How many roads must a man walk down / Before you call him a man? Joan Baez’s famous question, best known in Bob Dylan’s version, resonates throughout Sally Potter’s new film The Roads Not Taken – although not always in the way we might expect.
In fact, The Roads takes the cliché of the rolling stone on the road, the troubadour with a notebook in his pocket and a woman in every port, and turns it upside-down and inside-out. Leo (Javier Bardem) is a writer, a well-travelled man of words who we see seeking answers in the chill fall winds of New York City, but also on the Day of the Dead in rural Mexico, and on a small Greek island. In New York, he’s being cared for by his adult daughter (Elle Fanning), who is his guide on a bewildering quest through the creaking US healthcare system. In Mexico, he is fighting with his wife Dolores (Salma Hayek) about the significance of rituals, and in the Mediterranean, he is drawn away from his writing toward a young woman traveling with her friends. In each storyline, we think we know what we’re seeing; we think we know how a man walks down a road, how his wayward behaviour affects those around him, yet how he always finds his way home.
It’s the oldest story, Odysseus’s story, the one that gives us the word nostalgia, home-sickness. But, in each storyline, Leo has left home, irrevocably, in a different way. On the island, he is the divorced, estranged father–who views himself as a romantic troubadour–who populates so many mainstream representations of male artists. Chasing after the young woman, he is seeking connection with his daughter, pushing himself into an epic quest, Old Man and the Sea style, to no avail. In Mexico, he is fleeing his own grief and his wife’s, taking to the road as if it will lead him away from himself: instead, it leads him back to the cause of his grief at a roadside shrine. And in New York, the most familiar of cinematic cities, Leo is most profoundly far from home, as a Mexican immigrant, and as a financially precarious person with dementia, cared for by Xenia (Branka Katić), a skilled professional who bitingly responds to Molly’s hand wringing that: “It’s OK, it’s my job.”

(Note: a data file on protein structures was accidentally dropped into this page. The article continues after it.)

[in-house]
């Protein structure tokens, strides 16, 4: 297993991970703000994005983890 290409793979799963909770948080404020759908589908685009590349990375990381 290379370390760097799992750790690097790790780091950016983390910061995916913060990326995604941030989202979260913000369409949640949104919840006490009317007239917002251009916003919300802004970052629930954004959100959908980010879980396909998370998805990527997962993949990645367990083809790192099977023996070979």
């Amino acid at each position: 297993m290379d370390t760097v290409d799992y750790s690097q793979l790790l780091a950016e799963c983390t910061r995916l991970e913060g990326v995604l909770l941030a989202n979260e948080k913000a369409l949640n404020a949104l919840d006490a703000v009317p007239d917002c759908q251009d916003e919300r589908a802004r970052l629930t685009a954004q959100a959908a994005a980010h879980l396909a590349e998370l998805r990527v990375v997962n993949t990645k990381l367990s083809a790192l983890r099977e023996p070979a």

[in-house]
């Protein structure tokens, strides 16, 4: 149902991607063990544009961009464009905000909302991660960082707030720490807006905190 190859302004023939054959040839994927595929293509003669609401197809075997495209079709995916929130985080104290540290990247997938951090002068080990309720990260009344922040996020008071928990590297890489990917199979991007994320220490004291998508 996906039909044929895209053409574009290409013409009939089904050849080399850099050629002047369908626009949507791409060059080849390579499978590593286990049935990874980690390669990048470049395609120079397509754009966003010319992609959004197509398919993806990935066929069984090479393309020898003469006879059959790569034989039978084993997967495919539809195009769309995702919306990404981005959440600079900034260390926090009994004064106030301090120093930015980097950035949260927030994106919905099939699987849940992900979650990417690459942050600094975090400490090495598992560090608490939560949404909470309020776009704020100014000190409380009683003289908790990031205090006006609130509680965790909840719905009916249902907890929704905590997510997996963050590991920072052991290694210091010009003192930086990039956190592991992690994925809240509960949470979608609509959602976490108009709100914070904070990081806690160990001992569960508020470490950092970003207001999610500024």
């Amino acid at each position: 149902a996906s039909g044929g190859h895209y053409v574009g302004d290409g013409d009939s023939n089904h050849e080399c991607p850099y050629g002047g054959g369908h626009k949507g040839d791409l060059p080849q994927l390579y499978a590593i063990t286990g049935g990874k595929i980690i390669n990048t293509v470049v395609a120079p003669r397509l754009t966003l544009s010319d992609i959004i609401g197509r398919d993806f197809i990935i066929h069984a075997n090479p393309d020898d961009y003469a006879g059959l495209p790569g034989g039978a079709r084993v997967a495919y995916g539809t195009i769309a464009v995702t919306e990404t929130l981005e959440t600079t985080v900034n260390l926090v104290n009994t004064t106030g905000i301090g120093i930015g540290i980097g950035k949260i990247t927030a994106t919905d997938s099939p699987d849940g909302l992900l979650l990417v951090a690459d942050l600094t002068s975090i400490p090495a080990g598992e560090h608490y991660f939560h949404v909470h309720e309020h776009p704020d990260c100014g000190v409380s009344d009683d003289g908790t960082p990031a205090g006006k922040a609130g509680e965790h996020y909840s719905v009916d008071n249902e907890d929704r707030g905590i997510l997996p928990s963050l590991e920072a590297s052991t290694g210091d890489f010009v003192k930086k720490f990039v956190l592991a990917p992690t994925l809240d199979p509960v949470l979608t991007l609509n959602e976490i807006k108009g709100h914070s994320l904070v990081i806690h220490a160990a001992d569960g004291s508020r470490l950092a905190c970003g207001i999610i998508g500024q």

What is home when you can’t remember it, or find it? What are you sick with, or of, then? In the third act of the film, Leo leaves his Brooklyn apartment alone and wanders, barefoot, through the night, starting at Myrtle Avenue Station in Bed-Stuy. He crossed over the river, a fate that seems inescapable, and traverses dark, fenced-in streets, until he meets a ferryman who offers unexpected kindness. When he is returned to his apartment in the morning, he tries to explain to his daughter what he’s seen during the night, the roads he’s taken, the un homely way that his desire for home has taken him out of himself. “And then… come home,” he says, “this one, with you.” And for the first time in the film (seventy-five minutes, or twenty-four hours), he says a word that anchors him in that home, a word that matches up what he is seeing in his head and in the world: her name, Molly.
It is profoundly affecting, not least because we know that Molly herself is about to leave, for her work as a journalist. “I’ve been working on some stories,” she tells him before he names her, “in honor of your story… I have to go to the border.” She means the border between the US and Mexico, to report on the detention centres that the US government both boast about and try to obscure; the border that Leo crossed when he came to the US, where he met Molly’s mother Rita (Laura Linney). That border is also, as Leo’s journey in Mexico underlines, the borderland between life and death, one that we mark through rituals of memory in which New York Leo no longer seems to participate. His recognition of Molly is starker, simpler, sweeter and more bitter than the acts of anagnorisis–recognition–on which classical tragedies depend. This recognition confers no aristocratic heritage, nor does it condemn anyone to death. It is a connection in the moment and to the moment.